"Nature's peace will flow into you
as sunshine flows into trees.
The winds will blow their own freshness into you,
and the storms their energy,
while cares will drop off like autumn leaves."
           - - John Mui
r


Have a colorful day


Sunday, October 14, 2012

Fall rituals -- bowls

Our 80-something-day streak of sunshine ended abruptly last week, so it's time to settle into the rainy season traditions. For me, that means surrounding myself with my brightest fabric and making coiled fabric bowls for the holiday bazaars.


 This is how it looks today from our back deck. The party's over :(



Here's how I work on the bowls. First I cut a bunch of 1-inch strips, then I wrap them around cheap clothesline from the hardware or dollar store, securing the ends with a touch of a glue stick. (I spend $1.50 a package for polyester or something else fake. It makes a stiffer bowl than the cotton cording in sewing stores.) 

After you've wrapped a few feet of cord, coil a few rounds to make the center of the bowl and straight stitch across it horizontally and vertically to hold it together. Then zigzag the coils together, feeding the covered cord into the machine as in the photo above. When you're ready to start turning up the side, tilt the bowl and overlap the next few rows a little. Make sure you're coiling it in the direction shown for this to work.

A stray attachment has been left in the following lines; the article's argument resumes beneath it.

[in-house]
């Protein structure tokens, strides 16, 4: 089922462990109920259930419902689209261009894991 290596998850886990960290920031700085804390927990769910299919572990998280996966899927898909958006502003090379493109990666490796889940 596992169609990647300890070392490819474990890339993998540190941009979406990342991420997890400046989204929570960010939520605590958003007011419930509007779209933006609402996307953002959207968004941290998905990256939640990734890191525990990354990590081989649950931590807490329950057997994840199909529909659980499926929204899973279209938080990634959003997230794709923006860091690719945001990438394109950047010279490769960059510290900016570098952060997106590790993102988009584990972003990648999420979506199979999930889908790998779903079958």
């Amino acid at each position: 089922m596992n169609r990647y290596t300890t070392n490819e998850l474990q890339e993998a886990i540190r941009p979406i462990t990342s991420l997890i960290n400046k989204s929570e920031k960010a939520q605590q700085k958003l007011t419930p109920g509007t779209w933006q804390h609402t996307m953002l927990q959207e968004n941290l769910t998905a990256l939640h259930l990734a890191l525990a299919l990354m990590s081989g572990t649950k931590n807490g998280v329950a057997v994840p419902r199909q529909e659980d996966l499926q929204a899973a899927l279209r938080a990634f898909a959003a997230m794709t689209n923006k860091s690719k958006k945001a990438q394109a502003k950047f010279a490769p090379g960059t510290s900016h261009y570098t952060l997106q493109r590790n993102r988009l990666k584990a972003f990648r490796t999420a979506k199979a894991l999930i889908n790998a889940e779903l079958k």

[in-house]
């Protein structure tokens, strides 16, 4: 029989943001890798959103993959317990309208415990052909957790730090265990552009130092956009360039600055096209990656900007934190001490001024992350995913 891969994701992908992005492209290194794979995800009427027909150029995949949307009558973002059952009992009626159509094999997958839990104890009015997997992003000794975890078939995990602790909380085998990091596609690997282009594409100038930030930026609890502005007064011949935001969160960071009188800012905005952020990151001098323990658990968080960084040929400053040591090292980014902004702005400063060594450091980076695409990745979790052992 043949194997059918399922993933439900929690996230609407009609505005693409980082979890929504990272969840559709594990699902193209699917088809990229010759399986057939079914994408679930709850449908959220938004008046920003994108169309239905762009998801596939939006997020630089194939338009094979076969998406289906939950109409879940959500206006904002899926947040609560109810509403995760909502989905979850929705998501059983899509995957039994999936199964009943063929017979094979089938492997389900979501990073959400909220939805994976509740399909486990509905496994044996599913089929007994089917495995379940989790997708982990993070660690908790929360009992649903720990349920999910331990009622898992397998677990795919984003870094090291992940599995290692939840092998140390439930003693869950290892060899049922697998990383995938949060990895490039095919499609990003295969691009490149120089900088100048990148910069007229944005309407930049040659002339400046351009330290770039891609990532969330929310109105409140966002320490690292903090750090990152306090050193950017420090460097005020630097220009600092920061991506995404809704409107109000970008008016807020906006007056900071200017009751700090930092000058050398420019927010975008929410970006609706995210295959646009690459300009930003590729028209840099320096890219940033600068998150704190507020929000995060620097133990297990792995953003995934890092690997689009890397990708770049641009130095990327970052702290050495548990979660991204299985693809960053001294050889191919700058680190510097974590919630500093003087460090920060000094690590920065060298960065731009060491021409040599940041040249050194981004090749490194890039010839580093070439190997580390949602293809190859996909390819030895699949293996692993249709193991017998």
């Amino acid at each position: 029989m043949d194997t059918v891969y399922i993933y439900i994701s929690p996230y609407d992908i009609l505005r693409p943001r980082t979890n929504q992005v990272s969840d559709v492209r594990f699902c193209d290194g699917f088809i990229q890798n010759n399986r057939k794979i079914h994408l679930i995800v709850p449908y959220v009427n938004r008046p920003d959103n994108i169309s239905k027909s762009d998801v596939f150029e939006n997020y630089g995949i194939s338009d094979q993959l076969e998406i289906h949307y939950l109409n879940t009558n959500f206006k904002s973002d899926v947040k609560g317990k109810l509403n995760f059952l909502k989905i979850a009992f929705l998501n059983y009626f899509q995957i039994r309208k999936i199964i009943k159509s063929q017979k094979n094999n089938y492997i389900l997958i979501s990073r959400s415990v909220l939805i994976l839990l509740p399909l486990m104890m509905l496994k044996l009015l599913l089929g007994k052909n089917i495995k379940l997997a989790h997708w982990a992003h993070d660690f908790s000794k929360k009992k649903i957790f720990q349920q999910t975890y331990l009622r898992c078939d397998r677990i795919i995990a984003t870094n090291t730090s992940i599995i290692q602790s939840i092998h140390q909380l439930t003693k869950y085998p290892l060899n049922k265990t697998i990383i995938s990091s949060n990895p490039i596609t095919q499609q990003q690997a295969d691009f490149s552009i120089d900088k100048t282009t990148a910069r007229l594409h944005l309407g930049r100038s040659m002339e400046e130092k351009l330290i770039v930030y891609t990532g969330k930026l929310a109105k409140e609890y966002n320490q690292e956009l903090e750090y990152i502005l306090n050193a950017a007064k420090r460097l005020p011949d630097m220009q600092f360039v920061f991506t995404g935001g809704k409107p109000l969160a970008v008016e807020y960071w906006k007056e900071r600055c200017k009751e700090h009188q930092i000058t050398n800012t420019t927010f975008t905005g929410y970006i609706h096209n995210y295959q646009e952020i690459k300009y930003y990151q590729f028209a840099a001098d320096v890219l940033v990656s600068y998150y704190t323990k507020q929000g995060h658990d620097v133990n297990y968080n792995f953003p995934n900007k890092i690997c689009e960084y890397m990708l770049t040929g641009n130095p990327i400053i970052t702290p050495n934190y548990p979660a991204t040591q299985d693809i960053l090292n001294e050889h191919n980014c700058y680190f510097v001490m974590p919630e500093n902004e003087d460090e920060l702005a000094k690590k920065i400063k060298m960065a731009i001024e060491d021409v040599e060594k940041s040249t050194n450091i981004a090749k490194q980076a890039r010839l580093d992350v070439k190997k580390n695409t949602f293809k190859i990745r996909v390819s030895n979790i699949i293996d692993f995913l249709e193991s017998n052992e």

You can play with fun handle shapes like this, or just taper the end and do a smooth finish. 


Here comes a fall colored one, but I had to inject a few flashes of this green to keep it light.

 They're starting to pile up, and my neck and shoulders are starting to ache. The red and green ones always sell well for Christmas.

Here's a post showing more bowls from October 2010:  http://sherriequilt.blogspot.com/2010/10/bowls-of-color.html


I had to give my aching muscles a break, so I started getting ready for tomorrow's book club. I only have to host once a year, which means panic cleaning. (I basically just clean when I'm having company.) Now my arm muscles are aching.

But the kitchen looks so nice now, with my chunky colorful dishes and mugs and the fall tablecloth. I guess it's worth the achy muscles. My husband is always banned from the kitchen at this point the night before I have a group over. That means we'll have to eat out -- darn!
 


I even slogged out into the rain to clip a few branches for a quick arrangement. I should do this more often!


Have a colorful fall day